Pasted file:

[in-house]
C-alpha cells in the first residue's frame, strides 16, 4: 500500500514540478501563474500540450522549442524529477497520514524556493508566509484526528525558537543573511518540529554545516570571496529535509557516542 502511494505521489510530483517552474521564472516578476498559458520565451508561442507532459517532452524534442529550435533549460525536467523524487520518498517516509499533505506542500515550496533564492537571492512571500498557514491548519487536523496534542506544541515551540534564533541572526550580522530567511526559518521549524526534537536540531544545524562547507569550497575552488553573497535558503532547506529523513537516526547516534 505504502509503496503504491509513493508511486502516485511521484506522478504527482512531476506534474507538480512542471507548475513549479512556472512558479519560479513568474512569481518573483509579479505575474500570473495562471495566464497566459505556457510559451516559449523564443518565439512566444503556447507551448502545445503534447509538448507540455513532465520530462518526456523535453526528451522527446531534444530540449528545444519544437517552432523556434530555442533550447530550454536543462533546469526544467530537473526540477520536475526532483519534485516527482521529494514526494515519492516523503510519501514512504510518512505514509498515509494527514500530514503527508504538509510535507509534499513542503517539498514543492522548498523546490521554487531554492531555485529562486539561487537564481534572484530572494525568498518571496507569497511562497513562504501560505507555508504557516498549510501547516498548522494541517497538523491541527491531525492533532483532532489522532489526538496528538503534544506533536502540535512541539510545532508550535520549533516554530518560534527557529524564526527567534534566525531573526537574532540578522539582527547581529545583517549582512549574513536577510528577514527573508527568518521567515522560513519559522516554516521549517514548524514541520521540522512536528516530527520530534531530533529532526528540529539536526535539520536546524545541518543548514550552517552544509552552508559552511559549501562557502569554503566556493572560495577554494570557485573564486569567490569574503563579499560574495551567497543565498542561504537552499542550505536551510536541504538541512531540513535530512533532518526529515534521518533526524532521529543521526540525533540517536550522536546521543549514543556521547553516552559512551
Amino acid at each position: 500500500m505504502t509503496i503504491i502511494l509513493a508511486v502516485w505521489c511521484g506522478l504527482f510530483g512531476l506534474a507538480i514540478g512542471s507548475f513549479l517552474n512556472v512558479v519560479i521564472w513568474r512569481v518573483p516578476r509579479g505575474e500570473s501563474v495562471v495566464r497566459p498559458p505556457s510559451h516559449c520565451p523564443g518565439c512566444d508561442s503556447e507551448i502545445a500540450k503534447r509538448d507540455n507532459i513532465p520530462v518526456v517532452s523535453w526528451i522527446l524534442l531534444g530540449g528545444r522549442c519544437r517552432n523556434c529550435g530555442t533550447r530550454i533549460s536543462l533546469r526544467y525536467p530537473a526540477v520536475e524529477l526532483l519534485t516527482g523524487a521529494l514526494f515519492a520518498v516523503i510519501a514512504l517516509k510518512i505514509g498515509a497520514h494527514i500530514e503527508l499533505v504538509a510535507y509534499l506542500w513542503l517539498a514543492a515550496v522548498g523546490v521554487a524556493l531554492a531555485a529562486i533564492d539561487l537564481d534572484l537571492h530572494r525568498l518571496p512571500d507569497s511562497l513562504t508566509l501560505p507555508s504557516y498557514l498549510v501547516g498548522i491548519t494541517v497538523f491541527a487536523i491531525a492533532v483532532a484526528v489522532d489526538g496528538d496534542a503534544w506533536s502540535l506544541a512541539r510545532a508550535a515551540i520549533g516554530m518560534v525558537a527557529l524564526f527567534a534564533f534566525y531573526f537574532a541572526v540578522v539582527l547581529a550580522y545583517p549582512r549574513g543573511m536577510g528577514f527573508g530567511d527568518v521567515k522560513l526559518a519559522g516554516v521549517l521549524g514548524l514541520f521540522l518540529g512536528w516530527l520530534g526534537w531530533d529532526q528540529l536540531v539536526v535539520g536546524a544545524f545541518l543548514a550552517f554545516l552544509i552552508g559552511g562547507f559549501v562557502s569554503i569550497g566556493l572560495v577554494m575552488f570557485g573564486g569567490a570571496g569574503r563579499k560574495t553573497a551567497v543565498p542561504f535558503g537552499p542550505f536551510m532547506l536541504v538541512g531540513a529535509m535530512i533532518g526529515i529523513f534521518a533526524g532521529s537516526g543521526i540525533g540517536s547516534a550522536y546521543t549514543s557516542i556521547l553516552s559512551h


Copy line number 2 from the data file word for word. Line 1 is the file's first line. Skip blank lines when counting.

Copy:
C-alpha cells in the first residue's frame, strides 16, 4: 500500500514540478501563474500540450522549442524529477497520514524556493508566509484526528525558537543573511518540529554545516570571496529535509557516542 502511494505521489510530483517552474521564472516578476498559458520565451508561442507532459517532452524534442529550435533549460525536467523524487520518498517516509499533505506542500515550496533564492537571492512571500498557514491548519487536523496534542506544541515551540534564533541572526550580522530567511526559518521549524526534537536540531544545524562547507569550497575552488553573497535558503532547506529523513537516526547516534 505504502509503496503504491509513493508511486502516485511521484506522478504527482512531476506534474507538480512542471507548475513549479512556472512558479519560479513568474512569481518573483509579479505575474500570473495562471495566464497566459505556457510559451516559449523564443518565439512566444503556447507551448502545445503534447509538448507540455513532465520530462518526456523535453526528451522527446531534444530540449528545444519544437517552432523556434530555442533550447530550454536543462533546469526544467530537473526540477520536475526532483519534485516527482521529494514526494515519492516523503510519501514512504510518512505514509498515509494527514500530514503527508504538509510535507509534499513542503517539498514543492522548498523546490521554487531554492531555485529562486539561487537564481534572484530572494525568498518571496507569497511562497513562504501560505507555508504557516498549510501547516498548522494541517497538523491541527491531525492533532483532532489522532489526538496528538503534544506533536502540535512541539510545532508550535520549533516554530518560534527557529524564526527567534534566525531573526537574532540578522539582527547581529545583517549582512549574513536577510528577514527573508527568518521567515522560513519559522516554516521549517514548524514541520521540522512536528516530527520530534531530533529532526528540529539536526535539520536546524545541518543548514550552517552544509552552508559552511559549501562557502569554503566556493572560495577554494570557485573564486569567490569574503563579499560574495551567497543565498542561504537552499542550505536551510536541504538541512531540513535530512533532518526529515534521518533526524532521529543521526540525533540517536550522536546521543549514543556521547553516552559512551